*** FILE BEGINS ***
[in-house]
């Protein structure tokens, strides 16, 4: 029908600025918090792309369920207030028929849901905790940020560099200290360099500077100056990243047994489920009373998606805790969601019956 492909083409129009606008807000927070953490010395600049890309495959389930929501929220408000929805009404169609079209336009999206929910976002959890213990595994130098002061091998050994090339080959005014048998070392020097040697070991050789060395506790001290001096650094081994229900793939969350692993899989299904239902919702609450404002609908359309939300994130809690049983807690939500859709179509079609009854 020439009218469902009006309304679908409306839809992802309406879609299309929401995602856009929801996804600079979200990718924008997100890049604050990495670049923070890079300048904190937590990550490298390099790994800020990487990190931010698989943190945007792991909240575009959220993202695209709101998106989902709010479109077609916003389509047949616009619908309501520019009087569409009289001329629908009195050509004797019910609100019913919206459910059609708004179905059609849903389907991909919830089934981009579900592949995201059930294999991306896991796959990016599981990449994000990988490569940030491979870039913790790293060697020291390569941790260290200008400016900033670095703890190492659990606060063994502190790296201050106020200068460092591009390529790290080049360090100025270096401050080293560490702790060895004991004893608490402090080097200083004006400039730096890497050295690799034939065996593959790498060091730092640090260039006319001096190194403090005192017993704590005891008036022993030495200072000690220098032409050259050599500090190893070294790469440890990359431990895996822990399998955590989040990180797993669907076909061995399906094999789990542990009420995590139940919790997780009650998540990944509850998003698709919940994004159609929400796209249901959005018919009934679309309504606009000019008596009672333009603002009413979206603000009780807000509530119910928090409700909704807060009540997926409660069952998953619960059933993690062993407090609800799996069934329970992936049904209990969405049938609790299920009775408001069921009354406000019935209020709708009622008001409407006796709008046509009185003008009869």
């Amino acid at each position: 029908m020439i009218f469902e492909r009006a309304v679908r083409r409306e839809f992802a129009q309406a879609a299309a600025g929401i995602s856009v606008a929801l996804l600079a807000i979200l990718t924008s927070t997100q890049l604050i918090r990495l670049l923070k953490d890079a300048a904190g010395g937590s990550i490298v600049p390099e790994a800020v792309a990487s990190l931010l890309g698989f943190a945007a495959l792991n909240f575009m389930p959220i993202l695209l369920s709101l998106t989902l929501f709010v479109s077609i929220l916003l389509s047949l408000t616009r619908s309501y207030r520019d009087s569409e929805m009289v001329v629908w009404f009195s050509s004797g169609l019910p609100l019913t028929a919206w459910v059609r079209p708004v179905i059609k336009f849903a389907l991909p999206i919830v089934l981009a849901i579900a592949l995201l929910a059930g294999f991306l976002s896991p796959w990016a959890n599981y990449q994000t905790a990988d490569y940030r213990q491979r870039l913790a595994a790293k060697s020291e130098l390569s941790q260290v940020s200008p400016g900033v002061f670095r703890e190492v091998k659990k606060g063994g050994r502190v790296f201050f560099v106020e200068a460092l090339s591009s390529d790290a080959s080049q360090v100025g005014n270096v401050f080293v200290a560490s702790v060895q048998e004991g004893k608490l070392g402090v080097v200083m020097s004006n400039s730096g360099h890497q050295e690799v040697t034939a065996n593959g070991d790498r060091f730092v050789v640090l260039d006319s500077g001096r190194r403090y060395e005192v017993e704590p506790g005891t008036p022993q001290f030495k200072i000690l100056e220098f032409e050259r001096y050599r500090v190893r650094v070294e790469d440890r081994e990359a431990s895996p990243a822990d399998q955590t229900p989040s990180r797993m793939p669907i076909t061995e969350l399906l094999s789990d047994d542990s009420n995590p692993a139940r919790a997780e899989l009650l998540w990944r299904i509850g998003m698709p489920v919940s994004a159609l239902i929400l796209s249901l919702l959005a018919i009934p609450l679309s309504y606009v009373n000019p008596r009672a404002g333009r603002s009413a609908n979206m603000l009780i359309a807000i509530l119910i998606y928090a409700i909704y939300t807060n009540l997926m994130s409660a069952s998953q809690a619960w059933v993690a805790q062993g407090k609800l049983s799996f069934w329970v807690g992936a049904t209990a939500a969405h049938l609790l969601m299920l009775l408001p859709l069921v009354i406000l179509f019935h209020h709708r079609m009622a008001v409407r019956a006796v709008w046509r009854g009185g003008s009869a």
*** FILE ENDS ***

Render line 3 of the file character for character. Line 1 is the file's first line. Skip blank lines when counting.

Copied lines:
């Amino acid at each position: 029908m020439i009218f469902e492909r009006a309304v679908r083409r409306e839809f992802a129009q309406a879609a299309a600025g929401i995602s856009v606008a929801l996804l600079a807000i979200l990718t924008s927070t997100q890049l604050i918090r990495l670049l923070k953490d890079a300048a904190g010395g937590s990550i490298v600049p390099e790994a800020v792309a990487s990190l931010l890309g698989f943190a945007a495959l792991n909240f575009m389930p959220i993202l695209l369920s709101l998106t989902l929501f709010v479109s077609i929220l916003l389509s047949l408000t616009r619908s309501y207030r520019d009087s569409e929805m009289v001329v629908w009404f009195s050509s004797g169609l019910p609100l019913t028929a919206w459910v059609r079209p708004v179905i059609k336009f849903a389907l991909p999206i919830v089934l981009a849901i579900a592949l995201l929910a059930g294999f991306l976002s896991p796959w990016a959890n599981y990449q994000t905790a990988d490569y940030r213990q491979r870039l913790a595994a790293k060697s020291e130098l390569s941790q260290v940020s200008p400016g900033v002061f670095r703890e190492v091998k659990k606060g063994g050994r502190v790296f201050f560099v106020e200068a460092l090339s591009s390529d790290a080959s080049q360090v100025g005014n270096v401050f080293v200290a560490s702790v060895q048998e004991g004893k608490l070392g402090v080097v200083m020097s004006n400039s730096g360099h890497q050295e690799v040697t034939a065996n593959g070991d790498r060091f730092v050789v640090l260039d006319s500077g001096r190194r403090y060395e005192v017993e704590p506790g005891t008036p022993q001290f030495k200072i000690l100056e220098f032409e050259r001096y050599r500090v190893r650094v070294e790469d440890r081994e990359a431990s895996p990243a822990d399998q955590t229900p989040s990180r797993m793939p669907i076909t061995e969350l399906l094999s789990d047994d542990s009420n995590p692993a139940r919790a997780e899989l009650l998540w990944r299904i509850g998003m698709p489920v919940s994004a159609l239902i929400l796209s249901l919702l959005a018919i009934p609450l679309s309504y606009v009373n000019p008596r009672a404002g333009r603002s009413a609908n979206m603000l009780i359309a807000i509530l119910i998606y928090a409700i909704y939300t807060n009540l997926m994130s409660a069952s998953q809690a619960w059933v993690a805790q062993g407090k609800l049983s799996f069934w329970v807690g992936a049904t209990a939500a969405h049938l609790l969601m299920l009775l408001p859709l069921v009354i406000l179509f019935h209020h709708r079609m009622a008001v409407r019956a006796v709008w046509r009854g009185g003008s009869a």